AFL Grand Final: Bad kicking is bad football

It is the oldest saying in the game. Bad kicking is bad football. It was true long before they invented ‘scoreboard pressure’, players became ‘delicious’ and the Hawks won the stat sheet.

Sydney won because they kicked straight. Hawthorn lost because they didn’t. Eleven goals 15 points to 14 goals 7 points – 26 shots to 21. Consider the last quarter points – Franklin plus one out of bounds on the full, Sewell with two unsuccessful shots, Gunston hitting the post when not far out….and the Hawks were in front early in the quarter.

And yet it was a real festival of footy. I saw a Hawthorn supporter bouncing up and down to the Swans song not far from one of the brown and gold cheer squads after the match. He is Chinese – perhaps they do things differently, culturally, out Box Hill way.

There was also something about the competitive quality of a match. A real fifteen rounder which did both teams credit, to use an old-fashioned idea which might be brought back. A lot of people enjoyed it as a festival of footy, all the more as the weather held off and the music was coming. (Shame about the extra speakers which further distort the infamous concrete stadium sound – they worked with Paul Kelly but not with Temper Trap.)

As the game’s strongest critic of tackleball, I should have supported Hawthorn – who lost that one about 84 to 110 (i.e. a total of 194 in 120 minutes of football). Even as a pro-umpire footy observer perhaps I should have supported this crazy gladiatorial game, as it gives umpies a chance to display their bouncing prowess.

Yet, even more powerful was the background and quiet Schadenfreude Cheer Squad. Alastair Clarkson gave the most profound after the match talk at the club function later that evening. He spoke about what is really tragedy. True tragedy is about life and death rather than the ‘theatre at the MCG’ and losing a footy match – it was one of the profoundest speeches in the history of the game. However, Al is also the coach who created ‘unsociable’ football. It was Al who also starred in the ‘Battle of Britain’ at the Oval in 1987.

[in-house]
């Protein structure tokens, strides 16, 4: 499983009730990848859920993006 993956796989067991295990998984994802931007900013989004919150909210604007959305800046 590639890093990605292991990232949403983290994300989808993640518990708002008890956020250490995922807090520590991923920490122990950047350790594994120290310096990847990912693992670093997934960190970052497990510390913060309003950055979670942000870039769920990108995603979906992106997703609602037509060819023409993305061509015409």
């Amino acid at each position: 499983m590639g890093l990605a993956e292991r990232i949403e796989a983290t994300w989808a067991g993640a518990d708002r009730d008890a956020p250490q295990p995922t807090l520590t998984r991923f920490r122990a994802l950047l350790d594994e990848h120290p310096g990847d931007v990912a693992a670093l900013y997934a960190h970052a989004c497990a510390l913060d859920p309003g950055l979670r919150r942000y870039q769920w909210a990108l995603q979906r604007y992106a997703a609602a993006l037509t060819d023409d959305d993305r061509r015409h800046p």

This year Hawthorn has played brilliant rather than ‘unsociable’ football, although a couple of high tackles should have led to free kicks on Saturday. However, given history it was easy for a supporter of a national game and a Cats supporter, remembering the Hawks’ coaching and presidential past, to join that quiet Schadenfreude cheer squad.  It was easy to feel some empathetic ‘Schadenfreude’ – starting with joy in Sydney/South Melbourne’s pleasure and even more, in the literal translation from the German, joy in Hawthorn’s pain. ( And also, Go the Berlin Crocodiles!)

A lot of people at the G and around the country, perhaps most unfairly, were pleased that Hawthorn had ‘a Kennett of a day’, at least after the final siren.

‘Pay the price’ said the Hawthorn banner. Perhaps, the national game-friendly God also said they paid the price for their unsociable past. Or perhaps they paid the price for the money game of the AFL today. Or perhaps, they were unlucky. Or, simply, they just didn’t kick straight.


Steve Alomes played the game at the lowest level, in Tasmania, Canberra and Japan. His new book Australian Football The People’s Game 1958-2058 is available from




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